The initiative to construct the lighthouse came from the Junta Geral da Fazenda do Reino on 1 February 1758, in an order to construct six lighthouses strategically throughout the country to assist navigation.
Cabo da Roca lighthouse began operating in 1772, becoming the third oldest lighthouse along the Portuguese coast.
During the management of civil engineer Gaudêncio Fontana (1843), the lighthouse was updated with a new rotation platform, comprising sixteen Argand lamps with parabolic reflectors. Yet, by 1865, there were critics of the system, noting the inefficiency of the lighthouse. Over time this was addressed by the installation of a blow-horn signal and the renovation to electric-powered machines. The "electrical" lighthouse began functioning in 1897, with a system that included a backup petroleum lamp. The main unit was a fourth-order optical system, with rotational platform and clock mechanism, and was paired with a steam siren.
In 1917 a building was constructed to produce the acetylene gas necessary to power a new lamp system.
The siren was replaced in 1932 by a compressed air blow-horn, while a lighthouse radio system was installed in 1937. During the post-World War era a new fourth-order optical system replaced the older mechanism, but was quickly substituted by a third-order lamp with a 3000 Watt lamp. At the end of the 1940s, the site was reached by public water and sewage.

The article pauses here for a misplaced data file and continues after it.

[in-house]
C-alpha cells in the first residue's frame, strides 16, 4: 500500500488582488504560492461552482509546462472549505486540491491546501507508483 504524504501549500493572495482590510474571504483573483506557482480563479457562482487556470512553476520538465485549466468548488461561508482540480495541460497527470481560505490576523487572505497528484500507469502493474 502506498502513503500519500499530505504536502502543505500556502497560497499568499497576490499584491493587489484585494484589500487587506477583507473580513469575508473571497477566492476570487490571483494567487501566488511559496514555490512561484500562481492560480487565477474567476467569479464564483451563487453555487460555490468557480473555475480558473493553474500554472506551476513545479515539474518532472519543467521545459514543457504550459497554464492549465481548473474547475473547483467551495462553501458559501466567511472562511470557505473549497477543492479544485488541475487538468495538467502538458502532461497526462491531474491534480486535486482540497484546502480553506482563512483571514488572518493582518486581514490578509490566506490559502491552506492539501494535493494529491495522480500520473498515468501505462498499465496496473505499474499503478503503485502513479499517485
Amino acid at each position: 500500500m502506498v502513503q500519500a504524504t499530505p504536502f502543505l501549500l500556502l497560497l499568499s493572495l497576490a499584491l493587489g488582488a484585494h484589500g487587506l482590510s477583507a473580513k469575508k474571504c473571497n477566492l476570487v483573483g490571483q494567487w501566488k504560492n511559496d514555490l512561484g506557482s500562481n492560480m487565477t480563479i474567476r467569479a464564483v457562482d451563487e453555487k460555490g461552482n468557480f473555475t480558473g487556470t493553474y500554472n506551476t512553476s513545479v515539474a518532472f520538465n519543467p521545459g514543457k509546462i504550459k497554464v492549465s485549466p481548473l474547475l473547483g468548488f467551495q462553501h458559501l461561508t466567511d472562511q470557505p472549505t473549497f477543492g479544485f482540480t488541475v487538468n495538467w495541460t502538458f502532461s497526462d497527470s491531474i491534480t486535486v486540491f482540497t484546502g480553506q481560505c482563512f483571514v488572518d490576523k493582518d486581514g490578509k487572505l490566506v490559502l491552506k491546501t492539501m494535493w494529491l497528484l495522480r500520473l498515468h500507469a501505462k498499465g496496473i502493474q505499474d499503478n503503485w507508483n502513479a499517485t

During the mid-1950s, the Direcção Geral dos Edifícios e Monumentos Nacionais (DGEMN) (General Directorate for Buildings and National Monuments), and its Serviços de Construcção e Conservação (Construction and Conservation Service) branch, was responsible for periodical conservation and maintenance of the lighthouse: in 1956 a renovation was undertaken.
It was only in 1980 when the electrical grid reached the site, resulting in the 1982 installation of an electrical siren. By 1990, the lighthouse was automated and the acetylene production facility was closed.
In 2000, the electrical siren ceased to function, and the following year, the radio system was deactivated.
The lighthouse stands 22 metres at its base (its light commands a 165 metre beam from sea level). In addition to the main tower, the complex is composed of nine buildings, since prior to electrification, it was necessary to marshall a team to maintain the lamp, store valuable equipment and produce the Acetylene necessary to run the torch. Currently, the lighthouse supports a team of three lighthouse keepers, in order to monitor the lamp and signal/communicate between Cabo da Roca and Ericeira.
It is accessible by the Estrada do Cabo da Roca, and situated on the tip of the cape, on land that is considered the most western extent of continental Europe. Although not on that point, it does occupy the safest position on the Cape to monitor and safeguard the navigable seas, with a coastal panorama.